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  • Writer's pictureFarmer Pam's Moos

Dairy Cows — The Original Upcyclers

Recycling can help save the planet. We put plastic, paper, and cans into recycling bins in our homes and businesses. Have you ever thought about what big industries like Ethanol Gas, Breweries, Clothing Fabic Makers or even Candy Manufacturers do with their waste products? They produced hundreds of thousands of tons of waste while producing gas, clothing, beer and candy. They sell that waste to farmers who feed it to their cows!! That’s right! Cow’s upcycle waste products by eating them and turning those nutrients into milk, meat and much more!


So how do cows do it?

Dairy cows are ruminants. (I have a detailed post about rumination you can read for more details on how their four compartment stomach works). A cow’s stomach is comprised of a reticulum, rumen, omasum and abomasum. The rumen is the “workhorse” where she turns the high fiber grasses and feedstuff byproducts that humans cannot consume into usable energy. This allows the abomasum (which functions just like a human stomach) to digest the fats, carbohydrates, proteins, and minerals.

A large part of a cow’s diet is the typical corn & corn silage (starch), hay (fiber & protein), soybeans (protein & fat), and minerals & vitamins. They also eat byproducts.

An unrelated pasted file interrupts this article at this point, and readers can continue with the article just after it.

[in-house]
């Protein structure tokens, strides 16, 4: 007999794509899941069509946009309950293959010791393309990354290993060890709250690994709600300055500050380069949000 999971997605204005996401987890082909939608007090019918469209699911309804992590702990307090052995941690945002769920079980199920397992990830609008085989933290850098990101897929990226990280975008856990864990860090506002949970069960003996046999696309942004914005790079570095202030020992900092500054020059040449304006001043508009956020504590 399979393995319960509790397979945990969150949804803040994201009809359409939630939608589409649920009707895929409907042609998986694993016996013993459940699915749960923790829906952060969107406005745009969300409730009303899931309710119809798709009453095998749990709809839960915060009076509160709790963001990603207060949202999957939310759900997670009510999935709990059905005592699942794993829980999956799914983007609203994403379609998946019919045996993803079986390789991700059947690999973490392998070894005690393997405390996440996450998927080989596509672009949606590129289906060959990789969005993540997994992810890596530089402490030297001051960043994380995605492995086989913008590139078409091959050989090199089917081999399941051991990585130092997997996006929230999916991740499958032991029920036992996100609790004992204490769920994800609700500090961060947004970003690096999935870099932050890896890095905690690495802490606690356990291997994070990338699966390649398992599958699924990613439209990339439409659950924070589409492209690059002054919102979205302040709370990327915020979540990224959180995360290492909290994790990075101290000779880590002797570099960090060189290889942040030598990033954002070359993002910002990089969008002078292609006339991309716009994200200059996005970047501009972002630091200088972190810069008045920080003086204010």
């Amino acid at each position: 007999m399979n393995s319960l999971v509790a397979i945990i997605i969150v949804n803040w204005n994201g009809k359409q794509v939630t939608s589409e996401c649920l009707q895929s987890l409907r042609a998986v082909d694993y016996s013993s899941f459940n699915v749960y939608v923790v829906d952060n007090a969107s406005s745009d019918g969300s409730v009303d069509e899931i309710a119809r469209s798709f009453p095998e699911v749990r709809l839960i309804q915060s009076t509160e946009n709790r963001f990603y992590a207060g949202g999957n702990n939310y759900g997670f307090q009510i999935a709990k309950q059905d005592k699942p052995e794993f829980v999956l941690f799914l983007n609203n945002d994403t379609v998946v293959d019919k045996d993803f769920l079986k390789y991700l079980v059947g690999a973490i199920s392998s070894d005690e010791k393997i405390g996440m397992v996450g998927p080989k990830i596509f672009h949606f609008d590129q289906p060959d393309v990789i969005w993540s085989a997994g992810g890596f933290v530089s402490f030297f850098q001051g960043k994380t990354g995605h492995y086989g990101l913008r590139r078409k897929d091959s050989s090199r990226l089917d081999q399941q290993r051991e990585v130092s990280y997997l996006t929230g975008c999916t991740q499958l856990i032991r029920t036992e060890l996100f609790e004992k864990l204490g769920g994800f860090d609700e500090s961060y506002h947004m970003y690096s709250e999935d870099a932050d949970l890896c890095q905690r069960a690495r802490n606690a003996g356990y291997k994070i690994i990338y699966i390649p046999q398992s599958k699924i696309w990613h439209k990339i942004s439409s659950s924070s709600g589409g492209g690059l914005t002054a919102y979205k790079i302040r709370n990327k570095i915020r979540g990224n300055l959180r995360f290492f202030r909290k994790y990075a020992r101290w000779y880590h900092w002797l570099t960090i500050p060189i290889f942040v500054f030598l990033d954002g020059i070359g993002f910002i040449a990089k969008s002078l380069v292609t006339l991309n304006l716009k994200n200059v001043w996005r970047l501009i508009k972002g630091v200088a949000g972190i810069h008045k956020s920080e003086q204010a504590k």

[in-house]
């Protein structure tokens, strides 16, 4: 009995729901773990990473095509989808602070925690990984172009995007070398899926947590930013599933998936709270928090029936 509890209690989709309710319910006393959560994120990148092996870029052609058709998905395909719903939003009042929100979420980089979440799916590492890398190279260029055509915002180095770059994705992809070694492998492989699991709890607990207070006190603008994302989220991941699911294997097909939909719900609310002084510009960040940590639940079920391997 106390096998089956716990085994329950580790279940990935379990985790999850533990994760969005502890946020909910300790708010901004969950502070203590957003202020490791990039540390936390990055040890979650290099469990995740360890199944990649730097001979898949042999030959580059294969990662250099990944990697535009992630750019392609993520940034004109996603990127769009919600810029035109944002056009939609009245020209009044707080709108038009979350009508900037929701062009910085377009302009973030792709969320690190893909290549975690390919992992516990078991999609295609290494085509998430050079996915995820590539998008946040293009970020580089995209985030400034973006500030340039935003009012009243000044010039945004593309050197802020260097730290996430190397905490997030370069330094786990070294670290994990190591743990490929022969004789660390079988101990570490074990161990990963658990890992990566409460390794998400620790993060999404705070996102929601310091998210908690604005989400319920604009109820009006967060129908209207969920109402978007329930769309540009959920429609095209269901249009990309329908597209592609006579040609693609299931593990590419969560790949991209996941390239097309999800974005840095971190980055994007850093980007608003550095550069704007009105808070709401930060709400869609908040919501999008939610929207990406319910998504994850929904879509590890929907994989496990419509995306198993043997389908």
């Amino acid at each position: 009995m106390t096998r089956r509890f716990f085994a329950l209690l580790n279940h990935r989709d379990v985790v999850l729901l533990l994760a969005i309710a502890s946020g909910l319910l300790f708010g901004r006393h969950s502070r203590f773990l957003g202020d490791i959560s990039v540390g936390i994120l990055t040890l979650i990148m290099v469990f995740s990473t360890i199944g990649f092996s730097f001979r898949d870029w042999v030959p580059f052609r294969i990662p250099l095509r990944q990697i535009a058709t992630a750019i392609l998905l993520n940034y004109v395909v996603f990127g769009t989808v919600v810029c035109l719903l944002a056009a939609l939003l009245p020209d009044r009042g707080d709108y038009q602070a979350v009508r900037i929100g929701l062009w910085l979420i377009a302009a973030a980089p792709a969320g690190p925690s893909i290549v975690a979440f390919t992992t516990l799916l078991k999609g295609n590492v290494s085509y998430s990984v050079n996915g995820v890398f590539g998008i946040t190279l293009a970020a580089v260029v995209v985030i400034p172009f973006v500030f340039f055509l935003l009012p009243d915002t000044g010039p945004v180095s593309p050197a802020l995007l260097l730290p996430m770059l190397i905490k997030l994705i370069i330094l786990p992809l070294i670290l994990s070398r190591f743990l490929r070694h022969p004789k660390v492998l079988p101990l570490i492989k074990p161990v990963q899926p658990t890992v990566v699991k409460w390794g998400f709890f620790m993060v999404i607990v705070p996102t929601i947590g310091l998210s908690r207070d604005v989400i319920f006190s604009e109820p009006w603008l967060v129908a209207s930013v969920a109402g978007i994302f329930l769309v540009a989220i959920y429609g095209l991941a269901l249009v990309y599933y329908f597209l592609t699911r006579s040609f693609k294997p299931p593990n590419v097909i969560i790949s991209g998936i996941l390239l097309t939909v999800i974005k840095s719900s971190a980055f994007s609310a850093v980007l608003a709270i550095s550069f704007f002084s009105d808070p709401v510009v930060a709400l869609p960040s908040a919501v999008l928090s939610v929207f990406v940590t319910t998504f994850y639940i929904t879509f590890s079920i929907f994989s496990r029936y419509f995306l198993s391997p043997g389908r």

Byproducts are leftovers. They can be leftovers from crops grown for human food or leftovers from manufacturing. For example, the cotton industry only uses the puff of cotton to make clothing. What is left is the cotton seed which is high in fat and protein. That makes sense since a baby seed needs energy to grown. Instead of sending to a landfill, we “upcycle” that seed and feed it to cows so they can use the energy and protein in that seed.


Manufacturing leftovers turned into useful byproducts instead of going to a landfill

If these byproducts were not consumed by cows, they would head to the landfill, as there is no other industry that has a use for them. At the garbage dump, these byproducts decompose under anaerobic conditions leading to the production of methane. Multiply this across the entire food system and the millions of pounds of byproducts that could be decomposing have huge climate implications. The carbon emissions of sending byproducts to a landfill for incineration are on average 60% greater than feeding them to cows.


Not to mention, cows provide a nutrient-rich edible food in the form of milk and meat. This process by which we turn low quality feed ingredients in the form of byproducts and forage into a higher quality, nutritious product is known as upcycling.

So, the next time you fill your car with gas which contains ethanol, remember how the waste product from producing ethanol is “upcycled” and fed to cows. Or, the next time you eat skittles or M&Ms, know that there’s a dairy cow somewhere also eating candy that wasn’t good enough to sell to humans.


Just as you recycle to help protect our planet, cows do the same. They don’t put waste into a dumpster like you do. Instead, they eat waste products from manufacturing so it doesn’t go into a landfill. What’s magical is how they can “upcycle” that waste byproduct into nutritious and tasty food! AG-MAZING!


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